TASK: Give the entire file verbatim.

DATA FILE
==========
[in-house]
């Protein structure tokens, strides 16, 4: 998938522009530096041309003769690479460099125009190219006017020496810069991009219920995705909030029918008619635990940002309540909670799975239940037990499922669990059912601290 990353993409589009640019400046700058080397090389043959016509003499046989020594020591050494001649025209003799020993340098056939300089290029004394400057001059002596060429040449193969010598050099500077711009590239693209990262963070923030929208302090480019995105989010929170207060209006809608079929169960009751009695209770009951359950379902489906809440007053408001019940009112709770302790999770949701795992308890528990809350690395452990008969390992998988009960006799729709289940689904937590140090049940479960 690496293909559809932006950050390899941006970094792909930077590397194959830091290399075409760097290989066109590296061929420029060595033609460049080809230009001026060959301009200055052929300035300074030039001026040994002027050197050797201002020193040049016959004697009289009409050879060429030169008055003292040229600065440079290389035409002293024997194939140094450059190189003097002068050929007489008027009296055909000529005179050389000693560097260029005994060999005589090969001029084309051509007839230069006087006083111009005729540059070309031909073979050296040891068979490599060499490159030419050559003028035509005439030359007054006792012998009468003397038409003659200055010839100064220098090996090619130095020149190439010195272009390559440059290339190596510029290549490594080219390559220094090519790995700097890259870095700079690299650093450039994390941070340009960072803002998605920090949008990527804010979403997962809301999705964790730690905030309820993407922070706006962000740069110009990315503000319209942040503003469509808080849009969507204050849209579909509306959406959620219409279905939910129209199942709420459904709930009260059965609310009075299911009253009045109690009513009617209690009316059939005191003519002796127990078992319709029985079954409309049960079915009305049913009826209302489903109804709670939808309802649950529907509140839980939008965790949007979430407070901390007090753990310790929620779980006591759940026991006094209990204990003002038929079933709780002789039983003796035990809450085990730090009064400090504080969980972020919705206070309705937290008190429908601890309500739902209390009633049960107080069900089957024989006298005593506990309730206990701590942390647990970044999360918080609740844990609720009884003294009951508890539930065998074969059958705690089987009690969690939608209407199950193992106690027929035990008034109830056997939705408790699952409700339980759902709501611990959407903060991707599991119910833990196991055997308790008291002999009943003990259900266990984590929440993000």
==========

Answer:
[in-house]
């Protein structure tokens, strides 16, 4: 998938522009530096041309003769690479460099125009190219006017020496810069991009219920995705909030029918008619635990940002309540909670799975239940037990499922669990059912601290 990353993409589009640019400046700058080397090389043959016509003499046989020594020591050494001649025209003799020993340098056939300089290029004394400057001059002596060429040449193969010598050099500077711009590239693209990262963070923030929208302090480019995105989010929170207060209006809608079929169960009751009695209770009951359950379902489906809440007053408001019940009112709770302790999770949701795992308890528990809350690395452990008969390992998988009960006799729709289940689904937590140090049940479960 690496293909559809932006950050390899941006970094792909930077590397194959830091290399075409760097290989066109590296061929420029060595033609460049080809230009001026060959301009200055052929300035300074030039001026040994002027050197050797201002020193040049016959004697009289009409050879060429030169008055003292040229600065440079290389035409002293024997194939140094450059190189003097002068050929007489008027009296055909000529005179050389000693560097260029005994060999005589090969001029084309051509007839230069006087006083111009005729540059070309031909073979050296040891068979490599060499490159030419050559003028035509005439030359007054006792012998009468003397038409003659200055010839100064220098090996090619130095020149190439010195272009390559440059290339190596510029290549490594080219390559220094090519790995700097890259870095700079690299650093450039994390941070340009960072803002998605920090949008990527804010979403997962809301999705964790730690905030309820993407922070706006962000740069110009990315503000319209942040503003469509808080849009969507204050849209579909509306959406959620219409279905939910129209199942709420459904709930009260059965609310009075299911009253009045109690009513009617209690009316059939005191003519002796127990078992319709029985079954409309049960079915009305049913009826209302489903109804709670939808309802649950529907509140839980939008965790949007979430407070901390007090753990310790929620779980006591759940026991006094209990204990003002038929079933709780002789039983003796035990809450085990730090009064400090504080969980972020919705206070309705937290008190429908601890309500739902209390009633049960107080069900089957024989006298005593506990309730206990701590942390647990970044999360918080609740844990609720009884003294009951508890539930065998074969059958705690089987009690969690939608209407199950193992106690027929035990008034109830056997939705408790699952409700339980759902709501611990959407903060991707599991119910833990196991055997308790008291002999009943003990259900266990984590929440993000």